Could Your Employer-Sponsored Retirement Plan Be Your Best Recruitment Tool?
Last year, the national unemployment rate fell to 3.9 percent, according to the Bureau of Labor Statistics, the lowest we’ve seen since 1969. That’s great news for workers and the nation’s economy, but if you’re looking to hire, you may be finding it difficult to attract qualified candidates.
In this environment, potential job seekers can afford to be selective, so they’re holding out for the best salaries and perks they can find.
One way organizations can attract more skilled applicants is through their retirement offering. In a survey conducted by the TransAmerica Center for Retirement Studies, 81 percent of workers rated an employer’s retirement plan as a major consideration in their job search.[i]
Retirement Plans Are Key to Attracting Talent
Each year, the Employee Benefit Research Institute (EBRI) conducts a survey to gauge worker confidence about their retirement readiness. The 2018 results are particularly revealing as respondents who took part in a workplace defined contribution plan (DC), such as a 401K, were far more likely to feel confident about their retired future (76 percent) than those who did not (46 percent).[ii]
Since findings like these indicate a preference for employer-sponsored retirement saving options, offering a workplace defined contribution plan can be a real competitive advantage for companies when it comes to hiring qualified talent.
However, since 93 percent of businesses now provide a 401k,[iii] attracting the most qualified talent to your company has more to do with the quality of your offering than merely providing a DC plan.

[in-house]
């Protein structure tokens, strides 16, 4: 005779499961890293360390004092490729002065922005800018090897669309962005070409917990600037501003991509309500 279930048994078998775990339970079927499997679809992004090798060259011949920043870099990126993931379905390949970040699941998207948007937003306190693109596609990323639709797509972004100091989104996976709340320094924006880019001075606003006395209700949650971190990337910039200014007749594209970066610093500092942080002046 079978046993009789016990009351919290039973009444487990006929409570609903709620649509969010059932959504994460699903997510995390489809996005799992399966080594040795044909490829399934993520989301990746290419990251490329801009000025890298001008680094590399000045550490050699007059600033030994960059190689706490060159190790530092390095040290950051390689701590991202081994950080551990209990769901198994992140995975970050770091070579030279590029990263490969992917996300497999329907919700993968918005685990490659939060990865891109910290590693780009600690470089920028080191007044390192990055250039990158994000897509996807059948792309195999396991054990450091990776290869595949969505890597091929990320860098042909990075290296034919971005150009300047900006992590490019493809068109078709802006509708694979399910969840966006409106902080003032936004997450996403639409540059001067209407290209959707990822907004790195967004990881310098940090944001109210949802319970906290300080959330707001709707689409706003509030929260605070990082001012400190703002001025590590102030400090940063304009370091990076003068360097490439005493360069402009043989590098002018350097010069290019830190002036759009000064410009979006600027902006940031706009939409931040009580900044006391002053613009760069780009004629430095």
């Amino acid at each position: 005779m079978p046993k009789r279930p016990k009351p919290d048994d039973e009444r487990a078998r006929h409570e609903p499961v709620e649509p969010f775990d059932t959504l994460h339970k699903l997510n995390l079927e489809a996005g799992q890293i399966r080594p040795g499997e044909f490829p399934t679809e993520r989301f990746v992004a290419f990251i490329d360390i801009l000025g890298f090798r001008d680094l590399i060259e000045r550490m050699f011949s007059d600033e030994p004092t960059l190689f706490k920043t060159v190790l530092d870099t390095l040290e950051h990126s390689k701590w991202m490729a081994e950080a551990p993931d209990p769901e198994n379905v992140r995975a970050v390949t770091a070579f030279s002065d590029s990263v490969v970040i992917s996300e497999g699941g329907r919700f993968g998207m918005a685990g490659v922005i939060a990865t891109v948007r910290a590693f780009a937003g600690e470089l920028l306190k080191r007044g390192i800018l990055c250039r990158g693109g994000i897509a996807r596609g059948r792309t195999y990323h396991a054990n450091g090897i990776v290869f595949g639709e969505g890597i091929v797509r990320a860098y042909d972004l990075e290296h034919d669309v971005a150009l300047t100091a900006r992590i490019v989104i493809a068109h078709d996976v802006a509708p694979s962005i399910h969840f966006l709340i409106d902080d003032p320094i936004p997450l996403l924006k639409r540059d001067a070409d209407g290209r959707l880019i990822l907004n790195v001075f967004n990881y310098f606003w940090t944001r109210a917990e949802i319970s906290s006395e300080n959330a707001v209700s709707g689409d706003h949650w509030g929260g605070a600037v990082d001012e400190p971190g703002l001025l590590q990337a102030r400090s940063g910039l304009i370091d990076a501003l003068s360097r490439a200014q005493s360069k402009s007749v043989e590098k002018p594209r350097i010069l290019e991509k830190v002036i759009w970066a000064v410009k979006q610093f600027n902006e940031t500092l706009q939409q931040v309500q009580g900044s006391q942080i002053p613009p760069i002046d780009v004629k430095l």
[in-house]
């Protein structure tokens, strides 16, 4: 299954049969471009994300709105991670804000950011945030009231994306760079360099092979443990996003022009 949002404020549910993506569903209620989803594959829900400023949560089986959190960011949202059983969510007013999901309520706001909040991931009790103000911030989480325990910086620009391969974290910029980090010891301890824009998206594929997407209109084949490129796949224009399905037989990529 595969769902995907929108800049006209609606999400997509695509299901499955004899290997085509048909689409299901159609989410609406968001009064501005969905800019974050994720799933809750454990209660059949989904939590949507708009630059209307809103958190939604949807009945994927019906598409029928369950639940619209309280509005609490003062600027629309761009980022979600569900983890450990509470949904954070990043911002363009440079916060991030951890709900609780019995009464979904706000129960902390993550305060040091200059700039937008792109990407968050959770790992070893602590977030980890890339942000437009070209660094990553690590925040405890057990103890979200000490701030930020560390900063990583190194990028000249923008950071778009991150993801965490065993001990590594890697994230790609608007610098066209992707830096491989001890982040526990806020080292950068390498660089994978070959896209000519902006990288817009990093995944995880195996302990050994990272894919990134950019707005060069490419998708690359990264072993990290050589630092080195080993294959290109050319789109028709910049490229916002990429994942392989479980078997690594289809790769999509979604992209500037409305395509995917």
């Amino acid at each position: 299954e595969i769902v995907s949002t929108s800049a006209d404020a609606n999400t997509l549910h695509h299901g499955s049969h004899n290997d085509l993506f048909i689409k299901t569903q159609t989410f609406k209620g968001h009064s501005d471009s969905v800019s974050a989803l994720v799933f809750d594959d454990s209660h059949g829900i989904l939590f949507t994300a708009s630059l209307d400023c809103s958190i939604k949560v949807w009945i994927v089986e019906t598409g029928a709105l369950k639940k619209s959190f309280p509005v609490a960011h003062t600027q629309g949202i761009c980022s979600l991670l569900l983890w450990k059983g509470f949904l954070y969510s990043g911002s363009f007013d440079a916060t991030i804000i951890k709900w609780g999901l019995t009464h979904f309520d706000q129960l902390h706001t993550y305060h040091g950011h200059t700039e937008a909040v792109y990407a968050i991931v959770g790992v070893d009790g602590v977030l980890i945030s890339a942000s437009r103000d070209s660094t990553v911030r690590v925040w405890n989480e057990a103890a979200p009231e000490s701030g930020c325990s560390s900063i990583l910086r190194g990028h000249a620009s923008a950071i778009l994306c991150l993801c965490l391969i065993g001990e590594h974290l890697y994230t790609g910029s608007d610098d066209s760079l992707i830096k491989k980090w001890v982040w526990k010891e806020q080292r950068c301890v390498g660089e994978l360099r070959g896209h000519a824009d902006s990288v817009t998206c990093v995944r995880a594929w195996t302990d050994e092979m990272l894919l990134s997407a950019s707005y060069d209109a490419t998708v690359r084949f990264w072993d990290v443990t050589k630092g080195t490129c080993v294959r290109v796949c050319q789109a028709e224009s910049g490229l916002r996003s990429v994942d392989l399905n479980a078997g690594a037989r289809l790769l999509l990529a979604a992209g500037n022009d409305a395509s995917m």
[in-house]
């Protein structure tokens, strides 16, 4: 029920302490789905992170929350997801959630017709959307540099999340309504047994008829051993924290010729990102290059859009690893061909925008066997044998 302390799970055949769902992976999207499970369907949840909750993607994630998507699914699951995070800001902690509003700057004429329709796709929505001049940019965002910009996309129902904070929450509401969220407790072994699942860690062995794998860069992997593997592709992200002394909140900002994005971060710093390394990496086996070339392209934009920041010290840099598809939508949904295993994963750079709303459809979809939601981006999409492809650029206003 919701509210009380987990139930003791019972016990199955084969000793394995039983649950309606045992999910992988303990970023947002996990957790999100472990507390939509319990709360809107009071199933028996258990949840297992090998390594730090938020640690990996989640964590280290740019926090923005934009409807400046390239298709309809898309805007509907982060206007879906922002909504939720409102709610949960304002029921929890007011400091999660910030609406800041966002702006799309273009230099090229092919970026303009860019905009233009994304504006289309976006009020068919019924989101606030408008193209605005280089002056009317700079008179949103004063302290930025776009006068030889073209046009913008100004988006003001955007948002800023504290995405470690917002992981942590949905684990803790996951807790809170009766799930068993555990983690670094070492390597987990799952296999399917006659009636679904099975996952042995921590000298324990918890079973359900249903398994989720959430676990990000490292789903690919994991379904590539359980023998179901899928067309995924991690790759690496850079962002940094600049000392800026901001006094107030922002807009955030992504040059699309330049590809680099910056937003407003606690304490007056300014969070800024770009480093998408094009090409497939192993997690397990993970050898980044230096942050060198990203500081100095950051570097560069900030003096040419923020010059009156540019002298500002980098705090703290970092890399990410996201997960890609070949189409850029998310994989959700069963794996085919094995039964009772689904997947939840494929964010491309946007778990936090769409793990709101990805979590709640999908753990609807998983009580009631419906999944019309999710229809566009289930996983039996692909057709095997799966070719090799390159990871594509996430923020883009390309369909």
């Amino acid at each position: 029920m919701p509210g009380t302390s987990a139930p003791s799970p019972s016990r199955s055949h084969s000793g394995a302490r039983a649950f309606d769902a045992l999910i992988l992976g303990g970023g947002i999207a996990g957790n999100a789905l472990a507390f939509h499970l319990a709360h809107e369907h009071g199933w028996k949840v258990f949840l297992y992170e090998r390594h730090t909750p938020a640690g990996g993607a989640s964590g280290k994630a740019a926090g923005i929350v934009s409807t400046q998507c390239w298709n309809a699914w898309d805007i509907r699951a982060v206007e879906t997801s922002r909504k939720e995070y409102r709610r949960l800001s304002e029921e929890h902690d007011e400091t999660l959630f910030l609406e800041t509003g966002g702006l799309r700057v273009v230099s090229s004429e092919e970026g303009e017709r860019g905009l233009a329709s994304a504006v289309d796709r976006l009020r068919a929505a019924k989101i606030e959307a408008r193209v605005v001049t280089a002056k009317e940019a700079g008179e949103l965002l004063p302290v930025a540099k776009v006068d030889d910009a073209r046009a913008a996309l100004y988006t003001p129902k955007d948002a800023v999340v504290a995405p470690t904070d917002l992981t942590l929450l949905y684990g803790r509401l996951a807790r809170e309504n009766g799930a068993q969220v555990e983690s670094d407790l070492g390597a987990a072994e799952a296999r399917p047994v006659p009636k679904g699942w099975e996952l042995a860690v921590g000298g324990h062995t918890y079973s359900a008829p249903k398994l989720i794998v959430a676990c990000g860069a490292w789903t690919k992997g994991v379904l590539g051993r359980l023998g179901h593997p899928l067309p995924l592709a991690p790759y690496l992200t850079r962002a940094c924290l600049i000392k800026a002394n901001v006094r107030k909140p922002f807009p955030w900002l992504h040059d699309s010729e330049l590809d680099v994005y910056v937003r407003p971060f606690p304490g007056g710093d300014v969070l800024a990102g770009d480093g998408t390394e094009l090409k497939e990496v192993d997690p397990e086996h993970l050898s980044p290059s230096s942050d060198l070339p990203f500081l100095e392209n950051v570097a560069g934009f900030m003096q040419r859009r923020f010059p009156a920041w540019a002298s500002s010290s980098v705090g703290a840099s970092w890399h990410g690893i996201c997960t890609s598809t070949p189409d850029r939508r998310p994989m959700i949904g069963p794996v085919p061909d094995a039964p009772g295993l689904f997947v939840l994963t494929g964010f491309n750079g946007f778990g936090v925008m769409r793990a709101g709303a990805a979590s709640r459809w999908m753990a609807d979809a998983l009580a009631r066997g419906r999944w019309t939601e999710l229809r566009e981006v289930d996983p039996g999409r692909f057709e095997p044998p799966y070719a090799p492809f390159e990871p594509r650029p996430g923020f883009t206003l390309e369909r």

When comparing employer-sponsored retirement programs, employees are looking at several key factors. First and foremost is whether the employer offers a matching contribution. Research shows that 75 percent to 77 percent of workers would opt for an increase in their employer match over a similar increase in pay.
According to a Vanguard study, the most common matching formula offers $0.50 on the dollar for the first 6 percent of pay. By meeting—or particularly exceeding—the average, employers can improve their odds of being considered a workplace of choice by prospective hires.
Of course, eligibility plays a role as well. As concerns over social security availability continue to escalate generation by generation, Americans are grasping the necessity of retirement saving. Even waiting a year to be eligible for a company program can negatively influence a prospective hire’s decision to join your ranks. Vanguard reports that two-thirds of employers allow employees to make immediate contributions.[iv]
Another area where companies can improve their workplace of choice quotient is through automatic enrollment. A high majority of workers (81 percent) prefer to have their employer automatically enroll them in a company-sponsored retirement plan at a median rate of 7 percent.[v]
By offering a competitive retirement plan, employers may be expressing empathy to prospective hires, but the message goes beyond that. Companies who offer instant eligibility, a competitive match, and auto enrollment are investing in the future of their employees to establish long-term relationships.
About the Author
Charles is Director of Retirement Plan Advisory Services for First National Bank Wealth Management. In this position he has the overall responsibility for the coordination and delivery of investment advice, fiduciary consultation and vendor searches for retirement plan sponsors and investment committees.